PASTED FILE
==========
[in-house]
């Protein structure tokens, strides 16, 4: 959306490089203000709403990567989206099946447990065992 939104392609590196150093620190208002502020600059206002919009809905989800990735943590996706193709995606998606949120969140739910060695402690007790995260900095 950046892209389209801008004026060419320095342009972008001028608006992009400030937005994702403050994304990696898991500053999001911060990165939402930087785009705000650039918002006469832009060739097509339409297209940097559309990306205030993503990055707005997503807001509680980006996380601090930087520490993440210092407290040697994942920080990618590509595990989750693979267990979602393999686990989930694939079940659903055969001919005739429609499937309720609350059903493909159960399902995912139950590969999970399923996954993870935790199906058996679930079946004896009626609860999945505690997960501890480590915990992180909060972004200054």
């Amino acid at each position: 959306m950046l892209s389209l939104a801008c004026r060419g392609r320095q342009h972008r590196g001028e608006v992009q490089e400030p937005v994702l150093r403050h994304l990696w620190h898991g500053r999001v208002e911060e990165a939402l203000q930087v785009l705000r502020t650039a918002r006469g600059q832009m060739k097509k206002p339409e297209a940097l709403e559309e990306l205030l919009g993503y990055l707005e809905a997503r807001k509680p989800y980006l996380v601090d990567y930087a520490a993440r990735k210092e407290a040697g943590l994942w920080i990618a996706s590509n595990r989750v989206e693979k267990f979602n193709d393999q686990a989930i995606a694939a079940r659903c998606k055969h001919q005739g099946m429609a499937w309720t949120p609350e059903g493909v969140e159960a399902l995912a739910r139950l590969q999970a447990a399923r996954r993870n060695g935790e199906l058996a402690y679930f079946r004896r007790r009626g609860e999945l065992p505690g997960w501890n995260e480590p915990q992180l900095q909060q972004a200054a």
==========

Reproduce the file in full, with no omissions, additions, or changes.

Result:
[in-house]
């Protein structure tokens, strides 16, 4: 959306490089203000709403990567989206099946447990065992 939104392609590196150093620190208002502020600059206002919009809905989800990735943590996706193709995606998606949120969140739910060695402690007790995260900095 950046892209389209801008004026060419320095342009972008001028608006992009400030937005994702403050994304990696898991500053999001911060990165939402930087785009705000650039918002006469832009060739097509339409297209940097559309990306205030993503990055707005997503807001509680980006996380601090930087520490993440210092407290040697994942920080990618590509595990989750693979267990979602393999686990989930694939079940659903055969001919005739429609499937309720609350059903493909159960399902995912139950590969999970399923996954993870935790199906058996679930079946004896009626609860999945505690997960501890480590915990992180909060972004200054």
């Amino acid at each position: 959306m950046l892209s389209l939104a801008c004026r060419g392609r320095q342009h972008r590196g001028e608006v992009q490089e400030p937005v994702l150093r403050h994304l990696w620190h898991g500053r999001v208002e911060e990165a939402l203000q930087v785009l705000r502020t650039a918002r006469g600059q832009m060739k097509k206002p339409e297209a940097l709403e559309e990306l205030l919009g993503y990055l707005e809905a997503r807001k509680p989800y980006l996380v601090d990567y930087a520490a993440r990735k210092e407290a040697g943590l994942w920080i990618a996706s590509n595990r989750v989206e693979k267990f979602n193709d393999q686990a989930i995606a694939a079940r659903c998606k055969h001919q005739g099946m429609a499937w309720t949120p609350e059903g493909v969140e159960a399902l995912a739910r139950l590969q999970a447990a399923r996954r993870n060695g935790e199906l058996a402690y679930f079946r004896r007790r009626g609860e999945l065992p505690g997960w501890n995260e480590p915990q992180l900095q909060q972004a200054a």